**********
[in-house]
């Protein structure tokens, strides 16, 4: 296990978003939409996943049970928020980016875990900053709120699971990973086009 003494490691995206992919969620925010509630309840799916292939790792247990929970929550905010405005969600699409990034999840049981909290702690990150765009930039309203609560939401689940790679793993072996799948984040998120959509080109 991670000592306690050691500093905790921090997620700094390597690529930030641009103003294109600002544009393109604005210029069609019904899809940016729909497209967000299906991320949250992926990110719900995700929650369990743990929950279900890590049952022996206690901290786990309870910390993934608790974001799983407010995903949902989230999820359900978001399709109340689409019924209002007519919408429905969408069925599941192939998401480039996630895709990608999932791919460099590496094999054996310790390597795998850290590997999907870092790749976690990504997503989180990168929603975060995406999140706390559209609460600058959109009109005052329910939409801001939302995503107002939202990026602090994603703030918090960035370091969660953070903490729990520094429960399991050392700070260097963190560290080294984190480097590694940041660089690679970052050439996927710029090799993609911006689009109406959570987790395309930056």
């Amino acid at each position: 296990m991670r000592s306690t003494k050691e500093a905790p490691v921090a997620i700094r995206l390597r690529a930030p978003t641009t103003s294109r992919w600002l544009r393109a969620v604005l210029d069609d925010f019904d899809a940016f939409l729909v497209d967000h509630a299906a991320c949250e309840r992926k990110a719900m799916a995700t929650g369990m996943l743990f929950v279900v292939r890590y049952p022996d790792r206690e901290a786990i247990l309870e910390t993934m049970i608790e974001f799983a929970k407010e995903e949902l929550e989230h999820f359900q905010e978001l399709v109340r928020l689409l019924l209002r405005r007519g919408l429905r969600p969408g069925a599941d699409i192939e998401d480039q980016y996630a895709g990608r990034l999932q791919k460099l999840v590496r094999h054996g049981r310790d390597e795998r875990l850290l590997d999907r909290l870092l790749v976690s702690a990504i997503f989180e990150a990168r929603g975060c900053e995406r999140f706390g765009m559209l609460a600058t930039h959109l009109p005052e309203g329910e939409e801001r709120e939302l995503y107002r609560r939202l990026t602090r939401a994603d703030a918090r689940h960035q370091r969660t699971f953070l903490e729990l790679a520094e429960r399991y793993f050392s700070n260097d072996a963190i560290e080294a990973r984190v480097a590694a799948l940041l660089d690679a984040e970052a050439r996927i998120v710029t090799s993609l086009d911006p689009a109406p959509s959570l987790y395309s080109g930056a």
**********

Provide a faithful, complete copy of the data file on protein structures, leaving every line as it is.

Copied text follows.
[in-house]
């Protein structure tokens, strides 16, 4: 296990978003939409996943049970928020980016875990900053709120699971990973086009 003494490691995206992919969620925010509630309840799916292939790792247990929970929550905010405005969600699409990034999840049981909290702690990150765009930039309203609560939401689940790679793993072996799948984040998120959509080109 991670000592306690050691500093905790921090997620700094390597690529930030641009103003294109600002544009393109604005210029069609019904899809940016729909497209967000299906991320949250992926990110719900995700929650369990743990929950279900890590049952022996206690901290786990309870910390993934608790974001799983407010995903949902989230999820359900978001399709109340689409019924209002007519919408429905969408069925599941192939998401480039996630895709990608999932791919460099590496094999054996310790390597795998850290590997999907870092790749976690990504997503989180990168929603975060995406999140706390559209609460600058959109009109005052329910939409801001939302995503107002939202990026602090994603703030918090960035370091969660953070903490729990520094429960399991050392700070260097963190560290080294984190480097590694940041660089690679970052050439996927710029090799993609911006689009109406959570987790395309930056």
């Amino acid at each position: 296990m991670r000592s306690t003494k050691e500093a905790p490691v921090a997620i700094r995206l390597r690529a930030p978003t641009t103003s294109r992919w600002l544009r393109a969620v604005l210029d069609d925010f019904d899809a940016f939409l729909v497209d967000h509630a299906a991320c949250e309840r992926k990110a719900m799916a995700t929650g369990m996943l743990f929950v279900v292939r890590y049952p022996d790792r206690e901290a786990i247990l309870e910390t993934m049970i608790e974001f799983a929970k407010e995903e949902l929550e989230h999820f359900q905010e978001l399709v109340r928020l689409l019924l209002r405005r007519g919408l429905r969600p969408g069925a599941d699409i192939e998401d480039q980016y996630a895709g990608r990034l999932q791919k460099l999840v590496r094999h054996g049981r310790d390597e795998r875990l850290l590997d999907r909290l870092l790749v976690s702690a990504i997503f989180e990150a990168r929603g975060c900053e995406r999140f706390g765009m559209l609460a600058t930039h959109l009109p005052e309203g329910e939409e801001r709120e939302l995503y107002r609560r939202l990026t602090r939401a994603d703030a918090r689940h960035q370091r969660t699971f953070l903490e729990l790679a520094e429960r399991y793993f050392s700070n260097d072996a963190i560290e080294a990973r984190v480097a590694a799948l940041l660089d690679a984040e970052a050439r996927i998120v710029t090799s993609l086009d911006p689009a109406p959509s959570l987790y395309s080109g930056a």